Author's Notes – Gee, a while since I updated. Well, for me anyway! I feel guilty abandoning any story, so I'm persisting! This chapter . . . is a little weak, possibly. Only because I did it in chunks, so my writing style might alter throughout. My style changes on an almost daily basis, like my handwriting. Very bad habit. Since I last updated this, Heath Ledger's died and Torchwood's come back to our screens. Dammit Brokeback Mountain was a good film. Slightly saddened by his death, weirdly.



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CHAPTER FIVE - Felix, 5th floor

I guess this all started with mine getting meningitis. As a baby I managed to develop, somehow or another, haemophilus influenza, which resulted eventually in bacterial meningitis. I only know the names of the two because they've impacted on my life somewhat irritably. It's like it just had to leave me with a reminder that it's not all fine and dandy. I've ended up with epilepsy, though thankfully somewhat mild.

Infact, I might have had epilepsy anyway. Maybe the meningitis was just more bad luck. Maybe it's karma for some evil deed in a past life?

I'm ahppy today though, despite being stuck back in the Princess Anne for the third time this year. For the first time in ages they've given me some good, mood lifting news – it's graudually "fading", so as to say. I can see where they're coming from. I haven't had a major seizure in about four years, and in total the number of notable ones I've had this year stand at four as of yesterday. That's pretty good considering I used to get them on an almost daily basis.

I guess I'm one of those cases of kids whose epilepsy just wears off, like some sort of childhood allergy which just goes away in the transit to adulthood. I've astounded the Doctor's and Nurse's, who keep telling me how rare it is, and how lucky I am. I guess I am really, though getting meningitis in the first place probably wasn't the best of luck. It did kind of impact on my childhood; I haven't met many other 16 year olds that walk around wearing dodgy helmets. At least I've been banned from P.E, anyway.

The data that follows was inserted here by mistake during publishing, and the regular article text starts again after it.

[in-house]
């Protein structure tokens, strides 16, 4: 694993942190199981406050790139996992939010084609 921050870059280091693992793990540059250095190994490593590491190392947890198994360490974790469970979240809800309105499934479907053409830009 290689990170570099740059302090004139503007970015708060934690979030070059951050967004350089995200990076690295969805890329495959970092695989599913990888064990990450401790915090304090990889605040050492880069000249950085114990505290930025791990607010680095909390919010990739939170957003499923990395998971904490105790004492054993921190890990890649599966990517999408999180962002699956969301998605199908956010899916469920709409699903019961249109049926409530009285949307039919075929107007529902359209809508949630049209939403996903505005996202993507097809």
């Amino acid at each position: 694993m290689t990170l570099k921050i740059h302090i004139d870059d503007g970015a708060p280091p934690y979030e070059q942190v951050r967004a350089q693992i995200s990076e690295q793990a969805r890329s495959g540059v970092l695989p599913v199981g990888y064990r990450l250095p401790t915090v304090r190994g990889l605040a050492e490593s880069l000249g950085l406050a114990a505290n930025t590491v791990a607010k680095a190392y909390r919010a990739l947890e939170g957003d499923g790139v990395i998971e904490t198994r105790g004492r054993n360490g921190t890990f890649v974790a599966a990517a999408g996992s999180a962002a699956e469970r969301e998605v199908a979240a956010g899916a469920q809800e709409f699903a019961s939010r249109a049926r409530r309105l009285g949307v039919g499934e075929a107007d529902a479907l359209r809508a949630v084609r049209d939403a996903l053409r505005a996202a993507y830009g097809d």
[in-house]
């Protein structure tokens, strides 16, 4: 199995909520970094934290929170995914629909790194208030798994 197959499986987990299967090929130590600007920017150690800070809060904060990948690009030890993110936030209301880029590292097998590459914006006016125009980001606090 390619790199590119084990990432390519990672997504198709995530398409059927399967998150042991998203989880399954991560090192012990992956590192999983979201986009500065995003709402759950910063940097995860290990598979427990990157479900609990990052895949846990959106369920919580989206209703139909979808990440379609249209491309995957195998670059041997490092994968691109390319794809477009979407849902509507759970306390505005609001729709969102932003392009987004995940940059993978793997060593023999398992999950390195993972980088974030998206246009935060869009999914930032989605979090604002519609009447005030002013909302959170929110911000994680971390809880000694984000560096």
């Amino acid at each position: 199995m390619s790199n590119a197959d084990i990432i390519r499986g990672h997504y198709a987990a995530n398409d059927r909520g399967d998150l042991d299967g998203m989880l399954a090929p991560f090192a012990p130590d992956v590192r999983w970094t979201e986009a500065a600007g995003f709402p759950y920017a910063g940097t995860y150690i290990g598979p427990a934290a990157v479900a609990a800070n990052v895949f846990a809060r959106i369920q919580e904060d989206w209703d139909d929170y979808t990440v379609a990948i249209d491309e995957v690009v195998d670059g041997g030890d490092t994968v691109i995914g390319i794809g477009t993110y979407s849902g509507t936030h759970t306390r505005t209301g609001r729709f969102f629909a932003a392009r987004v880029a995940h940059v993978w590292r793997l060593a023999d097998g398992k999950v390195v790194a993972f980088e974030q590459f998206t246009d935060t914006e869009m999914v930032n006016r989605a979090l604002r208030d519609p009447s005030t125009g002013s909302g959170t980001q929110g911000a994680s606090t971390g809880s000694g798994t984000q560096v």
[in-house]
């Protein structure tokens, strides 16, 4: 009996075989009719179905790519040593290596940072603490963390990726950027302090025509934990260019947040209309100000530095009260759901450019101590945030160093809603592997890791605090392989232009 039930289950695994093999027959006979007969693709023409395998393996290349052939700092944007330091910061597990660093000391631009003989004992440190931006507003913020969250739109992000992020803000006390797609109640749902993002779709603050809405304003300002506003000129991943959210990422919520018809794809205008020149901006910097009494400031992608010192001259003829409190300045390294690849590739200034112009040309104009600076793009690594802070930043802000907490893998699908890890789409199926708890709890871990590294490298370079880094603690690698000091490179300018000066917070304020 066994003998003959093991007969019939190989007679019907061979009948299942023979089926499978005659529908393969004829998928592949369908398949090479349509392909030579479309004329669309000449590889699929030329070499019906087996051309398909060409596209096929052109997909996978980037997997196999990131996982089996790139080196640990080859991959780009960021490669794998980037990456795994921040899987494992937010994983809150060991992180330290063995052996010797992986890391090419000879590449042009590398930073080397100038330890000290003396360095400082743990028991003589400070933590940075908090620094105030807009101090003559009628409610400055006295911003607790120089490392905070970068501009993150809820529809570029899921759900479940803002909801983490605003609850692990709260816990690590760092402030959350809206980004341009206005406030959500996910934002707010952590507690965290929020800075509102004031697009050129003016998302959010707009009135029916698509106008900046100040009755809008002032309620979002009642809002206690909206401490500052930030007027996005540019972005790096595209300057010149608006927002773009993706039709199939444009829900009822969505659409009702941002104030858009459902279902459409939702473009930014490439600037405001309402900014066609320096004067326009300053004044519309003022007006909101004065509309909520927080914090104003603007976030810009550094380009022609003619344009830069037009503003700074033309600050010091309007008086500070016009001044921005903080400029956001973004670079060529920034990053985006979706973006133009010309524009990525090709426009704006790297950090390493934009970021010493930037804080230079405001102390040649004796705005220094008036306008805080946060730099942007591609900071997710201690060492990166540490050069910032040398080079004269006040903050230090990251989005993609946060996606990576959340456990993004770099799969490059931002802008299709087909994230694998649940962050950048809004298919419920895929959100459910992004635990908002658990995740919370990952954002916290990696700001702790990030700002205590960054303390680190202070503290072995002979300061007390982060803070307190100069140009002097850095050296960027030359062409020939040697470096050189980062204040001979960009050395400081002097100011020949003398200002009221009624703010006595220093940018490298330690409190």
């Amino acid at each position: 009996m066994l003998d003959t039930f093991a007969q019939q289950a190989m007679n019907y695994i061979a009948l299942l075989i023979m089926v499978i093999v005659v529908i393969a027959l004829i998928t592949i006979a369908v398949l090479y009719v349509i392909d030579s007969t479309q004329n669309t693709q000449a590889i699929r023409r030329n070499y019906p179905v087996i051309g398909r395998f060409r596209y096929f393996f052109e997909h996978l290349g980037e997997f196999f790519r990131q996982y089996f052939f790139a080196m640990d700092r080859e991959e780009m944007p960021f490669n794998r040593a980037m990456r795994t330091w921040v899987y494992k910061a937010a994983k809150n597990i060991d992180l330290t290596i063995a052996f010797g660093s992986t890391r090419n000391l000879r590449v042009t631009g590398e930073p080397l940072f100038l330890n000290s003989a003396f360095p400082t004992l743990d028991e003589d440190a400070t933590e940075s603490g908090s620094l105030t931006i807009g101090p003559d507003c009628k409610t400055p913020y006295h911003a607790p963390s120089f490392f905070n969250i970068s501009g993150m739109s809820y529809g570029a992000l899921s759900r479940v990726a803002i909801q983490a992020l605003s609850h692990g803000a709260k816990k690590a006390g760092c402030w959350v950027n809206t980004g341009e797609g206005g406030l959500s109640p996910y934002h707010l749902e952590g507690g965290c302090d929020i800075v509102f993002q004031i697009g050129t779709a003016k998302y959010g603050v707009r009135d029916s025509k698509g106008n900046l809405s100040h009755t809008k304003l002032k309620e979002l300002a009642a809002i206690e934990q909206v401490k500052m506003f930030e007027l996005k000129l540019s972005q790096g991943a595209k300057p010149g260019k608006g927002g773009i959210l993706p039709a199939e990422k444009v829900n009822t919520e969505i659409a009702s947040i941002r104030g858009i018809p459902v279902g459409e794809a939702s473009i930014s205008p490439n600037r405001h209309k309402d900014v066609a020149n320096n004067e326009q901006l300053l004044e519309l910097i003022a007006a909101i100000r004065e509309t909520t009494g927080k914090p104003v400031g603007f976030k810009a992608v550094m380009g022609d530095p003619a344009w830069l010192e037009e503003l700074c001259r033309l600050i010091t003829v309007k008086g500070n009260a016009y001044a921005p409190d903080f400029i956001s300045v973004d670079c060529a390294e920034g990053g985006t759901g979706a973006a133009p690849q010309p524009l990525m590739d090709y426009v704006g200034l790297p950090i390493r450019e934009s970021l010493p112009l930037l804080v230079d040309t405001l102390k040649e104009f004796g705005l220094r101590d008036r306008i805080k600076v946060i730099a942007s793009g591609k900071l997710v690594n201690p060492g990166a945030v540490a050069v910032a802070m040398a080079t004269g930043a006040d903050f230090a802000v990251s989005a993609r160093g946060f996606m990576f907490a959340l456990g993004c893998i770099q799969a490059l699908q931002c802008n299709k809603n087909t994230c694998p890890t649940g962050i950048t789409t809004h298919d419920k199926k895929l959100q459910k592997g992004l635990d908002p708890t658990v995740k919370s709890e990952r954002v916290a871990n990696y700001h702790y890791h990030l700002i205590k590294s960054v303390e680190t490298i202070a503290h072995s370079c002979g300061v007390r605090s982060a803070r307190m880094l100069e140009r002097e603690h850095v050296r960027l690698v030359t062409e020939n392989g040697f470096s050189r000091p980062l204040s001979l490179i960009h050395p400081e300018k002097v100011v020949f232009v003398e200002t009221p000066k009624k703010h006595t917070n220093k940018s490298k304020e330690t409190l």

So here I am, sitting in the Patient TV room on my ward. I reside on Floor Three, in the Short Stay ward when I'm here, seeing as I haven't needed any major hospital equipment in years. The TV flickers a bit, and it's always dark and dingy, but I like this box room. There's a little box of books and a drinks machine.

The door opened to my left, much to my surprise. No one ever comes in here.

"Oh, sorry!" A brunette girl appeared through the crack, "Am I disturbing something?"

"This isn't the Parents Room," I mumbled back, "Anyway, I was just about to leave."

She came in fully, a put a hand out to stop me, "Don't feel obliged to leave just because of me!"

"If you insist," I replied, noticing her staff badge, "You work here?" I blurted out, unable to stop myself.

She sank into the plastic patent chair next to me, and replied, "Well, technically yeah, but I'm only a Receptionist. Not even that, really." She grinned, then extended a hand, "I'm Annie."